Late last week, a press release entitled, "Fidelity Investments Launches Conservative Income Bond Fund," announced the latest entrant into the "enhanced cash" or ultra-short bond fund space. The subtitle says, "Short-Duration Bond Fund Seeks to Obtain High Level of Current Income Consistent With Preservation of Capital," and the release explains "Fidelity Investments today announced the launch of Fidelity Conservative Income Bond Fund, a bond fund that invests primarily in a combination of money market and high quality, investment-grade debt securities with short durations."

It adds, "The new fund will be managed by James K. 'Kim' Miller, a 20-year Fidelity veteran with significant experience in managing funds with a primary focus on capital preservation." Miller previously managed Fidelity's largest taxable institutional money funds, the $66 billion Fidelity Inst MM: MM Portfolio and the $70 billion Fidelity Inst MM: Prime.

Miller says, "The aging U.S demographics and the recent volatility in both the equity and fixed-income markets have heightened demand by investors of all types for shorter-term investment products to help them manage risk within their portfolios. Fidelity Conservative Income Bond Fund should appeal to relatively conservative, income-oriented investors with a time frame of at least six months to one year who are looking for exposure to high quality debt securities with short durations and are willing to accept some fluctuation in their fund's share price."

The release continues, "Fidelity Conservative Income Bond Fund seeks to obtain a high level of current income consistent with preservation of capital by normally investing at least 80% of its assets in U.S. dollar-denominated money market and high quality, investment-grade debt securities of all types, and repurchase agreements for those securities. The fund's benchmark index is the Barclays Capital 3-6 Month U.S. Treasury Bills Index and it will normally maintain a dollar-weighted average maturity of 0.75 years or less. It offers two share classes -- a retail class (FCONX) and an Institutional class (FCNVX)."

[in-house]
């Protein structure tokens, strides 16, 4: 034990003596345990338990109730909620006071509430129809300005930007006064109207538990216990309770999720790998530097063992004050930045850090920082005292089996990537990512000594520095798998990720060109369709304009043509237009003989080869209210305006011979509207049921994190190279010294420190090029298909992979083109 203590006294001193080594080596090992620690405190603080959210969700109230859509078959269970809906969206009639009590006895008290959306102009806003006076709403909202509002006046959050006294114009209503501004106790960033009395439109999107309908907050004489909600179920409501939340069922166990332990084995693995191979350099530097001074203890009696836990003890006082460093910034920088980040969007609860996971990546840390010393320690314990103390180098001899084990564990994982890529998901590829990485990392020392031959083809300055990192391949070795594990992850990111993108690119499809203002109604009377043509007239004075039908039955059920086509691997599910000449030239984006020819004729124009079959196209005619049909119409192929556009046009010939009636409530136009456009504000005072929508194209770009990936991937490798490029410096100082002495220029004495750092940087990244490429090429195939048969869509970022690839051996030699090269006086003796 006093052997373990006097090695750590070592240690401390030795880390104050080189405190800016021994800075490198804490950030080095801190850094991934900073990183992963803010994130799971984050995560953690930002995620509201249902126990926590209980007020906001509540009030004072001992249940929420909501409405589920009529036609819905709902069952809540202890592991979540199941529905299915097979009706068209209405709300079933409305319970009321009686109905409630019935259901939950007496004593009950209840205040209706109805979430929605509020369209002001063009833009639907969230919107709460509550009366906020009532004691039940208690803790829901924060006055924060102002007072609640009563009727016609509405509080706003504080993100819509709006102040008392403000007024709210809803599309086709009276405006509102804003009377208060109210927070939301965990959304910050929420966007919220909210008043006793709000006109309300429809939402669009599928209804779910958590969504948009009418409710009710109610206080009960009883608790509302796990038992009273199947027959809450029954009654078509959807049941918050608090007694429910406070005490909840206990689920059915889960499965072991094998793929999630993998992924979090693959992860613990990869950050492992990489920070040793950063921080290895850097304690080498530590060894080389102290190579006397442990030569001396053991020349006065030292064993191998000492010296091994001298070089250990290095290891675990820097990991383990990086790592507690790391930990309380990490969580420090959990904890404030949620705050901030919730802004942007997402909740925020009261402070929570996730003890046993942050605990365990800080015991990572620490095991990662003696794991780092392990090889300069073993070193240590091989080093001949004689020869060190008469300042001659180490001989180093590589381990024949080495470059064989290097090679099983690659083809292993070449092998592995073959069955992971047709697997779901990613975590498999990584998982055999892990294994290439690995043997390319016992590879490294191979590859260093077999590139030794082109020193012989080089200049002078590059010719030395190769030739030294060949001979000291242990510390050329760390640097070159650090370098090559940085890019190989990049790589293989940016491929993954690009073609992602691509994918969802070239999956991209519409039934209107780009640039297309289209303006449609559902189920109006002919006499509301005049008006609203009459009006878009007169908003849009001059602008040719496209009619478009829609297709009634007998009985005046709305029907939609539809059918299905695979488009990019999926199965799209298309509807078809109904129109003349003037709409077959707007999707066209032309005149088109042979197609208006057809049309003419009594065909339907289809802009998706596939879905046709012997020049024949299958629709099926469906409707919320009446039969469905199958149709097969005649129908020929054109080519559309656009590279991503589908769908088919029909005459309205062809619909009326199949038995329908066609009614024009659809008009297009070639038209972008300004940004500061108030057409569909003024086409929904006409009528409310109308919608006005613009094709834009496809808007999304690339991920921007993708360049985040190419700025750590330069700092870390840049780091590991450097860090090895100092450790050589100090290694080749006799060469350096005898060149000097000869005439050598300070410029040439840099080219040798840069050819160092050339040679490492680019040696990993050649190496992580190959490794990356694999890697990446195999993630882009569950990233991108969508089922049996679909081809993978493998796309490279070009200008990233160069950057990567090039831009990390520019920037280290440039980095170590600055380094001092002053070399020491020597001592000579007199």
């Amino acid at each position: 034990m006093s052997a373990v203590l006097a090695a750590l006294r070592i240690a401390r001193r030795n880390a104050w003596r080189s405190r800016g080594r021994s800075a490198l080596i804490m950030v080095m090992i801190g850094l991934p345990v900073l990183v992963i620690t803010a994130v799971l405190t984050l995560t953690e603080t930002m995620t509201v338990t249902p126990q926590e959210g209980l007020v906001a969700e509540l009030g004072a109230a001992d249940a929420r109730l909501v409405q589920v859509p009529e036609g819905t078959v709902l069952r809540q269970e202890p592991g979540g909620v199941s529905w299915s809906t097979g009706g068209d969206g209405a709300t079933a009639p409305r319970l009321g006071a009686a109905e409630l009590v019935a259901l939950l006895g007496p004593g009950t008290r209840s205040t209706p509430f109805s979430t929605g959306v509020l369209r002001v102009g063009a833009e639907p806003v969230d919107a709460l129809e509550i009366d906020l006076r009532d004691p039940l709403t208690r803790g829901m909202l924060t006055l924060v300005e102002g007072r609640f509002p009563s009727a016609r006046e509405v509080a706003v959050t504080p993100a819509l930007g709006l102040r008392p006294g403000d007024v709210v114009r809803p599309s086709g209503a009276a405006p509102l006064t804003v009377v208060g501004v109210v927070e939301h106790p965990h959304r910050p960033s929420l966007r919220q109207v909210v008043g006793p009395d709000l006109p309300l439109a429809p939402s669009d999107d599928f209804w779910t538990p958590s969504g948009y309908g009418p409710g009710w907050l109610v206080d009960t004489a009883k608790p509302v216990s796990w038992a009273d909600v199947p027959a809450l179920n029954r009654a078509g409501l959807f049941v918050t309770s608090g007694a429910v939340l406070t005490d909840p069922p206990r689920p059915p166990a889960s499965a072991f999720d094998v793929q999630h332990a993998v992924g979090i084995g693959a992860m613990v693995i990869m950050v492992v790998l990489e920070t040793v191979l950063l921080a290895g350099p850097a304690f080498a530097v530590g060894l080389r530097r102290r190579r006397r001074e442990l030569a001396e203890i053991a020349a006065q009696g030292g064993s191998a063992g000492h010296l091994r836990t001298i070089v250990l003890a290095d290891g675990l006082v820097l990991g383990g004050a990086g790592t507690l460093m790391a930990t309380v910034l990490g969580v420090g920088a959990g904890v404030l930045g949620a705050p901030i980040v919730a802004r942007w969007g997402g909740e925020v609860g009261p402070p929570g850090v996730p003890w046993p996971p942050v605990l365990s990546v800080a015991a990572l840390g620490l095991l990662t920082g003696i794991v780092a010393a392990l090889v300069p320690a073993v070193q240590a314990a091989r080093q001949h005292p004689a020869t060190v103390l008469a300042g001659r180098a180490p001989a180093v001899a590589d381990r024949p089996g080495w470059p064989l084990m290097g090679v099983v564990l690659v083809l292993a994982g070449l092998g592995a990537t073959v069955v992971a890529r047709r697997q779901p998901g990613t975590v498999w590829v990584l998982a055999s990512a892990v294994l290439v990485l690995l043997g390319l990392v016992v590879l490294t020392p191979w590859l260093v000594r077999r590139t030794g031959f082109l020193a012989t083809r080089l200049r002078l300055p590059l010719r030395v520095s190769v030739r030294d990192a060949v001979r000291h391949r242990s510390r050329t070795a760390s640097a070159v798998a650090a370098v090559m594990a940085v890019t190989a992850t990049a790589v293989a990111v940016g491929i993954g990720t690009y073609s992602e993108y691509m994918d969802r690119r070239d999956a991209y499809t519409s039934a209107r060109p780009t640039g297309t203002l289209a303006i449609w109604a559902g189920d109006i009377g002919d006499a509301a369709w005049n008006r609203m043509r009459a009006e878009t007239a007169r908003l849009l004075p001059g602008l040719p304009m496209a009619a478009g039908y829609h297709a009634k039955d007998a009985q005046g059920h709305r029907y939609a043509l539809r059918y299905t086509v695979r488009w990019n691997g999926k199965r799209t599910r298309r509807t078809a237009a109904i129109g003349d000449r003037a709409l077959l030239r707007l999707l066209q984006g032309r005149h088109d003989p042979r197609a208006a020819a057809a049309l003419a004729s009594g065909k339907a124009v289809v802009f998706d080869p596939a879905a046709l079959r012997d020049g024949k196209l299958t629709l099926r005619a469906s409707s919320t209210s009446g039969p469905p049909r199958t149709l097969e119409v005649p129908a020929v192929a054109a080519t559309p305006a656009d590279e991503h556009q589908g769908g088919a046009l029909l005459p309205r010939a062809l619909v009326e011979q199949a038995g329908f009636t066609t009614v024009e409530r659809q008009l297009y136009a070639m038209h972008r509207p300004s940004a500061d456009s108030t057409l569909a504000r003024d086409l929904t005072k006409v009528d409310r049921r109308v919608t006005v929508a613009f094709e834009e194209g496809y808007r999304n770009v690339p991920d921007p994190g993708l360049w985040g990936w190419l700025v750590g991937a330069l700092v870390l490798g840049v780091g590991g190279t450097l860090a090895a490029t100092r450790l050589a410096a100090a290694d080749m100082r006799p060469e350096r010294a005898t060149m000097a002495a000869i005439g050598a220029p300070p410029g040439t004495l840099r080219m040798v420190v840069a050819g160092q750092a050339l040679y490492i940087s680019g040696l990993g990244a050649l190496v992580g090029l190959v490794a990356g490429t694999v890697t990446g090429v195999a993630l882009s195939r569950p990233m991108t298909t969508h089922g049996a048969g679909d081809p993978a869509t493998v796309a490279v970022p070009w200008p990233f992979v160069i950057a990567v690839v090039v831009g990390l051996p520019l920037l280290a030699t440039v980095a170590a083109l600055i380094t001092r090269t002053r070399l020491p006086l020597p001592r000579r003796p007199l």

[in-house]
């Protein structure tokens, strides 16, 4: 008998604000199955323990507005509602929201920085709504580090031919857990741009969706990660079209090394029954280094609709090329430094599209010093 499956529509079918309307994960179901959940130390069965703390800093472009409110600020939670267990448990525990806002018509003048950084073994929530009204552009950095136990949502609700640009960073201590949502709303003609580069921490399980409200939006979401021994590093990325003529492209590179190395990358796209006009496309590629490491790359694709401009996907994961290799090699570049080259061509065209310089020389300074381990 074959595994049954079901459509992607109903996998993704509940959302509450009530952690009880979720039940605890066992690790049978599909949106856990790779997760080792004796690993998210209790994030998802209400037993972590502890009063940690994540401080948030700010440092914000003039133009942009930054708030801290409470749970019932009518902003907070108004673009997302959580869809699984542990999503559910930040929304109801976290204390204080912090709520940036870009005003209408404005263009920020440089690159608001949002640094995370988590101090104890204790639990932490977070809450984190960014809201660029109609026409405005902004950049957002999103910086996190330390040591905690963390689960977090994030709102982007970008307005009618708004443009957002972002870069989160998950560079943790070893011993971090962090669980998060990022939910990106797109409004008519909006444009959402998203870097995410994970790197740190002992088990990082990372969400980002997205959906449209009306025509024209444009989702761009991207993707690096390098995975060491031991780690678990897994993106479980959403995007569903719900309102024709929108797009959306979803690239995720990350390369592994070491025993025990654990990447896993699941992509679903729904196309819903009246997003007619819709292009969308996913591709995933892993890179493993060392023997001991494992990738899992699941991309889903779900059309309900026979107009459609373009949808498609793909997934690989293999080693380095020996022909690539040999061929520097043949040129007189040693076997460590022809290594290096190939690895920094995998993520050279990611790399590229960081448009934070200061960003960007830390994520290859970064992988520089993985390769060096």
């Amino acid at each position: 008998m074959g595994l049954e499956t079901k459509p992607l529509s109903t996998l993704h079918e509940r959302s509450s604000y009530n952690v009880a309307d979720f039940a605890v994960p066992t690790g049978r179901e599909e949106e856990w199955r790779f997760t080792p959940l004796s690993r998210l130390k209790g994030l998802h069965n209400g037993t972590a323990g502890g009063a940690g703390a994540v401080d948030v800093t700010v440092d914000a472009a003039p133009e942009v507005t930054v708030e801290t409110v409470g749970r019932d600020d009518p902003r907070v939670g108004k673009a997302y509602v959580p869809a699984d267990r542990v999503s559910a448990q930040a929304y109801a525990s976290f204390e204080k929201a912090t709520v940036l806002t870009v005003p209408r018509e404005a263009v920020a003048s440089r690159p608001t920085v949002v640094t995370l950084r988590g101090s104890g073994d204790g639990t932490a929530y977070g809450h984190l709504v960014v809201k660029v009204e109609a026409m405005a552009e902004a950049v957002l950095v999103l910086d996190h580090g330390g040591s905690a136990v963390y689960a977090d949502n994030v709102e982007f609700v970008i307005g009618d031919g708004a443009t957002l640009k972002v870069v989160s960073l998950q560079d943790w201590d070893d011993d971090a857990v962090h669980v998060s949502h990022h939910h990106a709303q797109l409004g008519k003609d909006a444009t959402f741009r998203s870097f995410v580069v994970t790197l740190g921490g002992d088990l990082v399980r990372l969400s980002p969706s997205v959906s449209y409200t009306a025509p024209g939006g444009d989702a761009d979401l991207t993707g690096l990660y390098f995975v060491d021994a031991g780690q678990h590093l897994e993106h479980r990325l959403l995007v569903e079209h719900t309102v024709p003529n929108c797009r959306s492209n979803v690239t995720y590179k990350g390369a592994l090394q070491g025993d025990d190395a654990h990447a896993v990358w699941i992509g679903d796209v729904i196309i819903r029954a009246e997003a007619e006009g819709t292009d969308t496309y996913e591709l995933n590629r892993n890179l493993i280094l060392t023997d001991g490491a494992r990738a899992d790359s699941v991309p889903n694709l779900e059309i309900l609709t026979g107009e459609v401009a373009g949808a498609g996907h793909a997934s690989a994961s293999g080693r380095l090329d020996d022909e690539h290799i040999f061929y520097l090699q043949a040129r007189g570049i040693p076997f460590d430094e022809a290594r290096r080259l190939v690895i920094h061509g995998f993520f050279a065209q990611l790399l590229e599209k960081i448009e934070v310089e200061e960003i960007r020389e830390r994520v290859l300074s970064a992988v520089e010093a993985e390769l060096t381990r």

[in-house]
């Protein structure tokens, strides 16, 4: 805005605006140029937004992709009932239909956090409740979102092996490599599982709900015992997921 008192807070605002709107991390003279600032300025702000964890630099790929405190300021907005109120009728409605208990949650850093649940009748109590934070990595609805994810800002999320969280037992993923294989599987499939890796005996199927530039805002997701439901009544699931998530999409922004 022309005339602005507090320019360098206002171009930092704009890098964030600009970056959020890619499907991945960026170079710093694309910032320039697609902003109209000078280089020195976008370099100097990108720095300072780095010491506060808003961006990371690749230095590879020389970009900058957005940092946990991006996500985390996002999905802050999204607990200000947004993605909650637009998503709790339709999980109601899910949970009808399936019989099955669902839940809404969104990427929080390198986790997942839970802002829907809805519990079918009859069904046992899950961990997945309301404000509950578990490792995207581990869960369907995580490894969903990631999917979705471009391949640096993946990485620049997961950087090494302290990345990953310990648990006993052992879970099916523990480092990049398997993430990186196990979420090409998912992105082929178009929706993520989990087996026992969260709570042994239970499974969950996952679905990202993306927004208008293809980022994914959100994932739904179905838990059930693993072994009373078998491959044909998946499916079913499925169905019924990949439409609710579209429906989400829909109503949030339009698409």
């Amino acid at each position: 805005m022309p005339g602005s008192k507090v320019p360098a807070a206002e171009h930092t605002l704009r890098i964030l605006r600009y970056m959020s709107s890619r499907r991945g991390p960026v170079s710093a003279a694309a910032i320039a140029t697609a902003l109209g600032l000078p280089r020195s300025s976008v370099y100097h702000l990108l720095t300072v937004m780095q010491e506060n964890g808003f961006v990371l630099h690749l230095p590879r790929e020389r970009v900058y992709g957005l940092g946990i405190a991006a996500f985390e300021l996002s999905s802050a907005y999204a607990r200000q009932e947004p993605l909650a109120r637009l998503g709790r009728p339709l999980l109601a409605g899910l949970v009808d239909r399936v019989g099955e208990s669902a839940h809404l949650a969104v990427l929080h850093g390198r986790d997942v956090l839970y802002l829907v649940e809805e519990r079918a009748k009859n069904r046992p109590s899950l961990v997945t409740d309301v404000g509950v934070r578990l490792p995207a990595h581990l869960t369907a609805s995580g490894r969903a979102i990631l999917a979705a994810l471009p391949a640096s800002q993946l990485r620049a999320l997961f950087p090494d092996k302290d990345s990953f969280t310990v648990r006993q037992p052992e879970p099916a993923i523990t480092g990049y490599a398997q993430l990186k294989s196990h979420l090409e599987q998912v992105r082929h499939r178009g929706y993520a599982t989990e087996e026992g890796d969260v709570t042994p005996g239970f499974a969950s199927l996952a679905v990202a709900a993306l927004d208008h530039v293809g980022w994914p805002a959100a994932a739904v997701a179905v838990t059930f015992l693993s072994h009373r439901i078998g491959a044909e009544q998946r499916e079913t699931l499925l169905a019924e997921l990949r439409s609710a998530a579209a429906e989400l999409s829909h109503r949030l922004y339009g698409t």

Miller explains, "Over the years, Fidelity has developed great expertise in bond and money market investing. I intend to utilize that experience for this fund.... Recent developments have led to the creation of additional potential investments for fixed-income funds along the shorter segment of the yield curve, and Fidelity Conservative Income Bond Fund will seek to take advantage of those opportunities. Through extensive fundamental credit and quantitative research, I will look to identify relative value opportunities within the universe of high quality, short duration instruments."

Finally, the release says, "Miller joined Fidelity in 1991 as a municipal bond credit analyst. He became a municipal bond trader in 1998, and later that year, accepted a position as a taxable credit analyst. From 2001 to 2003, Miller managed a number of Fidelity municipal money market funds. He managed VIP Money Market Portfolio from 2003 to 2011, and managed Fidelity Institutional Prime Money Market Portfolio from 2004 to 2010, and Fidelity Institutional Money Market Portfolio from 2003 to 2011. He will continue to manage institutional separate accounts and comingled pools."

Fidelity's offering is the latest entrant in the newly nascent ultra-short bond or "enhanced cash" market. (See our Oct. 1, 2010, Crane Data News, "JPMorgan Rolls Out Ultra-‚ÄčShort Money Mkt Fund, Enhanced Cash Fund and see information on Dreyfus Institutional Income Advantage Fund (DLASX).) The space beyond money market funds has been attracting interest due to the near zero yields on "cash". But unlike the space's previous rise and fall, the launches this time around are steering clear of any stable NAV offerings or any hint of being a money fund "plus" offering.

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